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Analysis of Erysipelothrix rhusiopathiae and Erysipelothrix tonsillarum by multilocus enzyme electrophoresis

Chooromoney, K.N., Hampson, D.J., Eamens, G.J. and Turner, M.J. (1994) Analysis of Erysipelothrix rhusiopathiae and Erysipelothrix tonsillarum by multilocus enzyme electrophoresis. Journal of Clinical Microbiology, 32 (2). pp. 371-376.

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    Abstract

    The genetic diversity of 74 Australian field isolates of Erysipelothrix rhusiopathiae and 22 reference strains for serovars of E. rhusiopathiae or Erysipelothrix tonsillarum was examined by multilocus enzyme electrophoresis. Four serovar reference strains of E. tonsillarum (strains KS 20 A, Wittling, Lengyel-P, and Bano 107 for serovars 25, 3, 10, and 22, respectively) were genetically distinct from E. rhusiopathiae. However, the E. tonsillarum reference strain for serovar 14 (Iszap-4) and the reference strain for serovar 13 (Pecs-56), which has been said to represent a new genomic species, were found to cluster with typical isolates and reference strains of E. rhusiopathiae. Our reference strain for serovar 7 (Rotzunge) was also genetically typical of E. rhusiopathiae, thus indicating that these serotype reactivities cannot be relied upon as a means of identifying isolates as E. tonsillarum. Australian field isolates of E. rhusiopathiae were genetically diverse. Those recovered from sheep or birds were more diverse than those isolated from pigs, and isolates of serovar 1 were more diverse than those of serovar 2. The diversity found among isolates of the same serovar and the presence of isolates of different serovars in the same electrophoretic types (ETs) indicated that serotyping of E. rhusiopathiae was unreliable for use as an epidemiological tool. Some ETs contained isolates recovered from different animal species. ET 41 contained 32.2% of the field isolates and two reference strains, indicating that this clone of E. rhusiopathiae is both widespread and commonly associated with disease in various species of animals.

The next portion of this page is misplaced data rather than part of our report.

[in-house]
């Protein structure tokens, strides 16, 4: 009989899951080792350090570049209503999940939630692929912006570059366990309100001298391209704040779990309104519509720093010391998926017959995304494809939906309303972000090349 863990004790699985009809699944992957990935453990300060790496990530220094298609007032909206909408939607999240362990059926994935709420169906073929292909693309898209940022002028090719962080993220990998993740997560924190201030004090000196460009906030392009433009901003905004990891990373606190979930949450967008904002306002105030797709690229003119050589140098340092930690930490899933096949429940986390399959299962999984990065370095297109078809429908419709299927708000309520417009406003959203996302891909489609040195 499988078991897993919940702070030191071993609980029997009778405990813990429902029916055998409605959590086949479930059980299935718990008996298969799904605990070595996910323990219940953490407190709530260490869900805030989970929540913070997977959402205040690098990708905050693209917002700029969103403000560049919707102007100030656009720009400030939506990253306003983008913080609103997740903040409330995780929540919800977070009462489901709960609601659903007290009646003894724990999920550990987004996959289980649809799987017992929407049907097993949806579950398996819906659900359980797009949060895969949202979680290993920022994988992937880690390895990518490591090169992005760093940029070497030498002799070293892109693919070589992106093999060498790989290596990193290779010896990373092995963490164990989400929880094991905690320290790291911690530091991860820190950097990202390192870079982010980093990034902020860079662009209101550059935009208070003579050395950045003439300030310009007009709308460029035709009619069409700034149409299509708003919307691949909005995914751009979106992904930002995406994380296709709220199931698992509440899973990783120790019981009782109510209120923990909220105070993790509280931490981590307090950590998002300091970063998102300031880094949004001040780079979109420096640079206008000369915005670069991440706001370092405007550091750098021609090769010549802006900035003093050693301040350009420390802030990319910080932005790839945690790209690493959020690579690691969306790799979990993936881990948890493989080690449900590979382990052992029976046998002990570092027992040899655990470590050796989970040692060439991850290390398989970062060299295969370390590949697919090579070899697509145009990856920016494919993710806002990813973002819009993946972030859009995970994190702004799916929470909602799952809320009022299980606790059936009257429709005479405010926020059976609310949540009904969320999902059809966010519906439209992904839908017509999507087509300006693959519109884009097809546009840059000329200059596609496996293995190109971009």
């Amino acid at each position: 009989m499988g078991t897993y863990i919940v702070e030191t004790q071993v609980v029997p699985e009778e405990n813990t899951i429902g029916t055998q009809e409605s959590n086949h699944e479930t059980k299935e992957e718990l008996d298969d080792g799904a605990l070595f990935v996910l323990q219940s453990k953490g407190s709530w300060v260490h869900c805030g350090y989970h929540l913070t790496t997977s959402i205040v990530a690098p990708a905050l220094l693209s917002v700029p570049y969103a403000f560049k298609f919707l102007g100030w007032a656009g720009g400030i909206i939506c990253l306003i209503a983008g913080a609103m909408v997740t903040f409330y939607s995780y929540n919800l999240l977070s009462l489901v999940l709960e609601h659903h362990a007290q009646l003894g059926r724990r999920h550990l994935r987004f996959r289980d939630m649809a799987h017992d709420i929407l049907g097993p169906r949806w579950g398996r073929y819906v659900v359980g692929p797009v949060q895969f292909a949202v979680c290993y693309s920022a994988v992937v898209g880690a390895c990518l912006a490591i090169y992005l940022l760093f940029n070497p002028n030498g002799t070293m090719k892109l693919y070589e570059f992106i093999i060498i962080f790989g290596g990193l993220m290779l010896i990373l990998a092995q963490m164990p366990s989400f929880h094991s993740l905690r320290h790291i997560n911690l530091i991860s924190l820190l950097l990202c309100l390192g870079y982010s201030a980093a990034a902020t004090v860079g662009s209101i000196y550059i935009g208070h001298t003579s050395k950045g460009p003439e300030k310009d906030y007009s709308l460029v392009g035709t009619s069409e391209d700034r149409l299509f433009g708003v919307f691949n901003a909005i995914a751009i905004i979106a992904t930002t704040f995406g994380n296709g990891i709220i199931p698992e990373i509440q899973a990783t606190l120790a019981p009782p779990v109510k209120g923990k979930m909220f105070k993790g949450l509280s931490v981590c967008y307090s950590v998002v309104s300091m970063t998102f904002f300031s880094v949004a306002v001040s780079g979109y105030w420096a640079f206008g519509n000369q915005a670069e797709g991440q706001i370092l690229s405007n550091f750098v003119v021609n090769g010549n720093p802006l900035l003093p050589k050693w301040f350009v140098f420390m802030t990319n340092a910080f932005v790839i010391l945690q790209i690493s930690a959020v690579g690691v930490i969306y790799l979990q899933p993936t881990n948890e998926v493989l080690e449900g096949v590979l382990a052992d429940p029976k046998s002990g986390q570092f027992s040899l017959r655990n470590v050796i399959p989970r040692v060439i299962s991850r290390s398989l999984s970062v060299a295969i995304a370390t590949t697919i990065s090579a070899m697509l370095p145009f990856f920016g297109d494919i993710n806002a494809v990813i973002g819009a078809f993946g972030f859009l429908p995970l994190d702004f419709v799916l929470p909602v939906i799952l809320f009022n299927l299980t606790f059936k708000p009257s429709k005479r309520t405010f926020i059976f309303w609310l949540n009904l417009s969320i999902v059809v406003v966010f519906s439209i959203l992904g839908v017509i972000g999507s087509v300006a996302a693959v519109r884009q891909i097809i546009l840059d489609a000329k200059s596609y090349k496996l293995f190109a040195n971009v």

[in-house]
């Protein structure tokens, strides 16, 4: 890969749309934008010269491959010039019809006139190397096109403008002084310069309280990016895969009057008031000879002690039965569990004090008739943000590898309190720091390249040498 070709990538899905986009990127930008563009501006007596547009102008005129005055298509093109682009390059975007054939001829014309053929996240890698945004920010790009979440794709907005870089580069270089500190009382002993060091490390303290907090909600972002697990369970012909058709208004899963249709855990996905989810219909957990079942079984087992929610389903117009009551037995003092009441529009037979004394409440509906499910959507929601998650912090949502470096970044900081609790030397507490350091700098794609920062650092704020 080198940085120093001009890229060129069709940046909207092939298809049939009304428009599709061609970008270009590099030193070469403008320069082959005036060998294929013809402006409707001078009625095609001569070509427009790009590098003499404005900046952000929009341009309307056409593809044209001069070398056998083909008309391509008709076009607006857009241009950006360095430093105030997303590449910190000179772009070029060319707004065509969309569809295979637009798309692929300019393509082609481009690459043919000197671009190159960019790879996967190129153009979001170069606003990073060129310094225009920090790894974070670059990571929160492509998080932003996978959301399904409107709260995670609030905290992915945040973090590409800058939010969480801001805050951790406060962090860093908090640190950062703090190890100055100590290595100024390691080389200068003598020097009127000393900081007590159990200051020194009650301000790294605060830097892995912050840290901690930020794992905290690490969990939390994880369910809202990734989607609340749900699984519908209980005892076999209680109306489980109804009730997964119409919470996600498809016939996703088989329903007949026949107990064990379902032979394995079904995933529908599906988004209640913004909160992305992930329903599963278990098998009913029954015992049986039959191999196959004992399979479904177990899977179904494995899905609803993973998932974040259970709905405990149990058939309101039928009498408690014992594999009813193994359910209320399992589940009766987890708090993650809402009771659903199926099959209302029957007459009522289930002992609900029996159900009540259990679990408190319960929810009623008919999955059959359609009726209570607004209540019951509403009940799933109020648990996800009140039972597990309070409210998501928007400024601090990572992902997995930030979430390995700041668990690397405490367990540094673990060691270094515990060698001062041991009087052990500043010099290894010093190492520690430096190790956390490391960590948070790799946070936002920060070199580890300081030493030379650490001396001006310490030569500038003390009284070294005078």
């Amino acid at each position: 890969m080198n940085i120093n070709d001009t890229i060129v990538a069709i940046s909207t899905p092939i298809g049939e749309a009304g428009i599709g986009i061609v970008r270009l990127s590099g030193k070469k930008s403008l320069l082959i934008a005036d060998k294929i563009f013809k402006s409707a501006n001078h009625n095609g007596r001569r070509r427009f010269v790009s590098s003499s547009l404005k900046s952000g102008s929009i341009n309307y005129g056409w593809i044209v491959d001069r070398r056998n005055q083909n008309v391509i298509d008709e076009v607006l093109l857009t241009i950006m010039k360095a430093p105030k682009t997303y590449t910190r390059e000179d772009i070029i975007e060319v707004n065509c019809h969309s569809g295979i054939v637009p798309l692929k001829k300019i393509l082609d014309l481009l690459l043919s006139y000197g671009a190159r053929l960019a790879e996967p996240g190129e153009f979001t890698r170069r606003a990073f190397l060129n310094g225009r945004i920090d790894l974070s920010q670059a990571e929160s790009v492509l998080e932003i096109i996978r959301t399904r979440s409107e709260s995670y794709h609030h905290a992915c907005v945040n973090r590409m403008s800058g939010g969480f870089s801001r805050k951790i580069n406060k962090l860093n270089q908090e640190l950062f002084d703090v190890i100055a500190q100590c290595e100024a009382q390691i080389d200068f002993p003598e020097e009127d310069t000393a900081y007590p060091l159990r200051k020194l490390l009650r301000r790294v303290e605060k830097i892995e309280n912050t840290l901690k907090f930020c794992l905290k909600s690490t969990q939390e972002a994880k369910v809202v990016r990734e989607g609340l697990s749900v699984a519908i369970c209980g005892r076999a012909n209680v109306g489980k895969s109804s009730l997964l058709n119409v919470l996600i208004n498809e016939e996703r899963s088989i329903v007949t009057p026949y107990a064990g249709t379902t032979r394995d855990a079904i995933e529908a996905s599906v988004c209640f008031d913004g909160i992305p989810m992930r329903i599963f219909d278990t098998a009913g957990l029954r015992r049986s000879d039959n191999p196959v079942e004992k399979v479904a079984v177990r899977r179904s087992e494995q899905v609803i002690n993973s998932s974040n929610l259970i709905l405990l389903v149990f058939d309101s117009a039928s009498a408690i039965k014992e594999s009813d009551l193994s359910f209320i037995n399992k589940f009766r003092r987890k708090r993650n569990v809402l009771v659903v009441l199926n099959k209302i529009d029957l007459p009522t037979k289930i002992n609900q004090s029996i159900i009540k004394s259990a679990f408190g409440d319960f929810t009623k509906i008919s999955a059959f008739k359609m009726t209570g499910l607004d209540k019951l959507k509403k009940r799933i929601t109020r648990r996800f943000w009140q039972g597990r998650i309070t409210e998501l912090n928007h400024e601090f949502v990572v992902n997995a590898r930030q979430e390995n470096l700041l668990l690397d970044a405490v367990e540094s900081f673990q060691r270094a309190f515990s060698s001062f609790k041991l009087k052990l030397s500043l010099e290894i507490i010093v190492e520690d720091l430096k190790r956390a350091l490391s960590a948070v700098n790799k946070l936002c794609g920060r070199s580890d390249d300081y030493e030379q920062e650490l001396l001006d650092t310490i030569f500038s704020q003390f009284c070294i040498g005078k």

Publication Type: Journal Article
    Murdoch Affiliation: School of Veterinary Studies
    Publisher: American Society for Microbiology
    Copyright: © 1994, American Society for Microbiology
    URI: http://researchrepository.murdoch.edu.au/id/eprint/11717
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